Subspace learning is a framework applicable in research areas such as machine learn-ing and pattern recognition where data samples are represented as points in high-dimensional spaces. Learning in high high-dimensional spaces becomes challenging be-cause the performance of learning algorithms drops drastically as the number of di-mensions increases. This phenomenon is known as “curse of dimensionality". Thus, subspace learning techniques are first employed to reduce the dimensionality of the data before other learning techniques are applied. Subspace learning techniques con-sist of classical dimensionality reduction techniques and manifold learning techniques (Li and Allinson, 2009). In this chapter, a detailed review of some of the most popular subspace learning techniques is provided.

2.1 Classical Dimensionality Reduction Techniques

With the recent advances in computer technologies, there has been an explosion in the amount of data generated, stored and analyze. Most of this data are high dimensional in nature, ranging from several hundreds to thousands. Clustering or classification of such high dimensional datasets is almost infeasible. Thus, classical dimensionality reduction algorithms are used to map the high dimensional data into a lower dimen-sional subspace prior to the application of the conventional clustering or classification algorithms. The most popular algorithms for this purpose are principal component analysis (PCA) (Bartenhagen et al., 2010; Ma and Dai, 2011; Ma and Kosorok, 2009;

Yeung and Ruzzo, 2001), linear discriminant analysis (LDA) (Brereton, 2009; Cai et al., 2007; Hastie et al., 1995) and partial least squares discriminant analysis (PLS-DA) (Boulesteix and Strimmer, 2007; Nguyen and Rocke, 2002a,0; Pérez-Enciso and Tenenhaus, 2003; Tan et al., 2004). PCA is an unsupervised dimension reduction algo-rithm which aims at maximizing the variance of the new representations in the lower dimensional subspace. While LDA and PLS-DA are supervised dimensionality reduc-tion algorithms which attempts to maximize between class covariance in the projected space. In addition to maximizing the between class covariance, LDA also attempts to minimize within class covariance in the projected space. These algorithms have proved successful for dimension reduction in many fields of research (Bahreini et al., 2019;

Lee et al., 2018a; Li et al., 2020; Mas et al., 2020; Sitnikova et al., 2020; Xie et al., 2019; Yang et al., 2018; Zhao et al., 2018). The classical PCA, LDA and PLS-DA algorithms are linear dimensionality reduction algorithms and their performance can be restrictive when handling highly nonlinear datasets (Cao et al., 2011; Mika et al., 1998). To overcome this limitation, nonlinear extensions of PCA (Bartenhagen et al., 2010; Liu et al., 2005; Schölkopf et al., 1997), LDA (Baudat and Anouar, 2000; Cai et al., 2011) and PLS-DA (Song et al., 2018; Srinivasan et al., 2013; Štruc and Paveši´c, 2009) through “kernel trick” have been proposed. The main idea of the kernel based techniques is to map the data into a feature space using a nonlinear mapping function.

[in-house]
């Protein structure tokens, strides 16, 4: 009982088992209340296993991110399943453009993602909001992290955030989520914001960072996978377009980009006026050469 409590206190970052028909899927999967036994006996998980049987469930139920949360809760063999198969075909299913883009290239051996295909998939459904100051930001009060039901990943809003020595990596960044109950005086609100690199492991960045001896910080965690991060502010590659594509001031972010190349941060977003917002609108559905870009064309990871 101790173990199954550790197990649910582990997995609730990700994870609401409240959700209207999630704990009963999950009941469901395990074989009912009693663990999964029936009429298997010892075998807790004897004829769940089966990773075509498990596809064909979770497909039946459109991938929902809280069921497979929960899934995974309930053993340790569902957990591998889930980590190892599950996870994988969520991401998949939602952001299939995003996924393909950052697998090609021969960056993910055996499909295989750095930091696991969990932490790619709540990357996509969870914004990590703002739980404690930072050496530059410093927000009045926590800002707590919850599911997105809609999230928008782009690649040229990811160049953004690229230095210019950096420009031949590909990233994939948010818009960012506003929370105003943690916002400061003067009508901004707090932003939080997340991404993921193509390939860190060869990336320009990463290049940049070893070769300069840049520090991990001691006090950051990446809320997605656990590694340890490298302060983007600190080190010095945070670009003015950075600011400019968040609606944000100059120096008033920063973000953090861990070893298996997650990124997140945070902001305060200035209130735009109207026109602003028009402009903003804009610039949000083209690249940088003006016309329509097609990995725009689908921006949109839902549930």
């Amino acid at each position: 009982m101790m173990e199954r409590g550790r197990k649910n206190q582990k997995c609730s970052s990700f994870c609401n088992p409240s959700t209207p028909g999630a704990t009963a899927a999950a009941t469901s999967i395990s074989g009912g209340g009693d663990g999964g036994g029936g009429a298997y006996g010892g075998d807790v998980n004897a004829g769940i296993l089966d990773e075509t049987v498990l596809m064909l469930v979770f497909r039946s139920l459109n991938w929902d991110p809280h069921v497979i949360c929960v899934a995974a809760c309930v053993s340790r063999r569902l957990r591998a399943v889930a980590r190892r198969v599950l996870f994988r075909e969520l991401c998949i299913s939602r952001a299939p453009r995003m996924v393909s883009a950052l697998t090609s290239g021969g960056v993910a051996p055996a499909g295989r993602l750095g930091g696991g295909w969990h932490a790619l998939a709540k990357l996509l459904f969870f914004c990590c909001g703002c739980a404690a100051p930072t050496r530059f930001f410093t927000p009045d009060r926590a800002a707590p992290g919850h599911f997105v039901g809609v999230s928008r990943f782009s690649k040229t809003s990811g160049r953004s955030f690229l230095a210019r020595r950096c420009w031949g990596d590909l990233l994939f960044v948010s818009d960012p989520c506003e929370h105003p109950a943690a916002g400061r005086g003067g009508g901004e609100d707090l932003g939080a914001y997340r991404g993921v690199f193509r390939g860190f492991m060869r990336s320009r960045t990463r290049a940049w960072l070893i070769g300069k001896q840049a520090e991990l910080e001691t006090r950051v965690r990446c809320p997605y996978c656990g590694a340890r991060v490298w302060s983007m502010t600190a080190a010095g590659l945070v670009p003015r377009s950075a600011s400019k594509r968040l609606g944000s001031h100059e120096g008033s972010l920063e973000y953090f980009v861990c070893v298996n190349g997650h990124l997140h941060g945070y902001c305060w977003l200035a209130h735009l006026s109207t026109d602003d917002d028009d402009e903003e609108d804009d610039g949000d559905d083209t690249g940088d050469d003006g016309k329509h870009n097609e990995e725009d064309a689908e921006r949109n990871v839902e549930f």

For a properly chosen nonlinear mapping function, an inner product can be defined in the feature space by a kernel function without defining the nonlinear mapping explic-itly. The nonlinear extensions of the PCA and PLS-DA algorithms usually outperforms the linear PCA and PLS-DA algorithms when the data is highly nonlinear. In what fol-lows, we give a brief review of the classical PCA, LDA and PLS-DA algorithms.


2.1.1 Principal Component Analysis

PCA is a well-known feature extraction technique in machine learning and pattern recognition. PCA seeks directions on which the data points are distributed with max-imum variance. Given a set of n data points xxx1, . . . ,xxxn ∈ Rm. Let the vector zzz = {z1, . . . ,zn} represent the m-dimensional data points such that zi =wwwTxxxi is the one-dimensional map (representation) ofxxxi(i=1,2, . . . ,n), andwww∈Rmdenotes the trans-formation vector. The variance of the data points in the one-dimensional space can be calculated as follows (Jolliffe, 1986): space. Consequently, the objective function of PCA is given as follows:


Using Lagrange multiplier method, the objective function (2.3) can be converted into an eigenproblem. Let

L(www,λ) =wwwTSSSwww−λ(wwwTwww−1) (2.4)

where λ is the Lagrange multiplier. DifferentiatingL(www,λ) and setting the result to zero, one can get


∂www =SSSwww−λwww=0 (2.5)



Swww=λwww (2.6)

wherewwwis the eigenvector ofSSSandλ is the corresponding eigenvalue.

2.1.2 Linear Discriminant Analysis